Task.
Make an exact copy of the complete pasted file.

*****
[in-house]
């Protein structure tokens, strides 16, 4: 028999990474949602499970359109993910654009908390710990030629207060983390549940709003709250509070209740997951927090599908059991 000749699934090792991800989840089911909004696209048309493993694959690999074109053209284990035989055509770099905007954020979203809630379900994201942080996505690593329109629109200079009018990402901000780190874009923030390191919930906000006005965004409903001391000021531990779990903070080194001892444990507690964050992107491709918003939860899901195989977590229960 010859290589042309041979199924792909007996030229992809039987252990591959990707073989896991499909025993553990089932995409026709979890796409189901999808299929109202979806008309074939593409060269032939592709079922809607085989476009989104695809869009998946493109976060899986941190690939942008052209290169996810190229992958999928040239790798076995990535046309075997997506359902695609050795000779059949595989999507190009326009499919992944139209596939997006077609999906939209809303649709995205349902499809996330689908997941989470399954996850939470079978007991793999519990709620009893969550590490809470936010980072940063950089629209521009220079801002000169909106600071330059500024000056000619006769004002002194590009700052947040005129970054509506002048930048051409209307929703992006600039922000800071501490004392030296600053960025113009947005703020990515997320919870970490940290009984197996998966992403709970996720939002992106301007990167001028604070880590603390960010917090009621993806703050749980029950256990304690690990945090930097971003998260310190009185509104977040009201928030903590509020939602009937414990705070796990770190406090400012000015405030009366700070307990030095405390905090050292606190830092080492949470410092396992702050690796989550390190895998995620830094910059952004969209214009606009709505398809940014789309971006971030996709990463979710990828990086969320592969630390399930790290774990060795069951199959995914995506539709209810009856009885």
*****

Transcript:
[in-house]
């Protein structure tokens, strides 16, 4: 028999990474949602499970359109993910654009908390710990030629207060983390549940709003709250509070209740997951927090599908059991 000749699934090792991800989840089911909004696209048309493993694959690999074109053209284990035989055509770099905007954020979203809630379900994201942080996505690593329109629109200079009018990402901000780190874009923030390191919930906000006005965004409903001391000021531990779990903070080194001892444990507690964050992107491709918003939860899901195989977590229960 010859290589042309041979199924792909007996030229992809039987252990591959990707073989896991499909025993553990089932995409026709979890796409189901999808299929109202979806008309074939593409060269032939592709079922809607085989476009989104695809869009998946493109976060899986941190690939942008052209290169996810190229992958999928040239790798076995990535046309075997997506359902695609050795000779059949595989999507190009326009499919992944139209596939997006077609999906939209809303649709995205349902499809996330689908997941989470399954996850939470079978007991793999519990709620009893969550590490809470936010980072940063950089629209521009220079801002000169909106600071330059500024000056000619006769004002002194590009700052947040005129970054509506002048930048051409209307929703992006600039922000800071501490004392030296600053960025113009947005703020990515997320919870970490940290009984197996998966992403709970996720939002992106301007990167001028604070880590603390960010917090009621993806703050749980029950256990304690690990945090930097971003998260310190009185509104977040009201928030903590509020939602009937414990705070796990770190406090400012000015405030009366700070307990030095405390905090050292606190830092080492949470410092396992702050690796989550390190895998995620830094910059952004969209214009606009709505398809940014789309971006971030996709990463979710990828990086969320592969630390399930790290774990060795069951199959995914995506539709209810009856009885």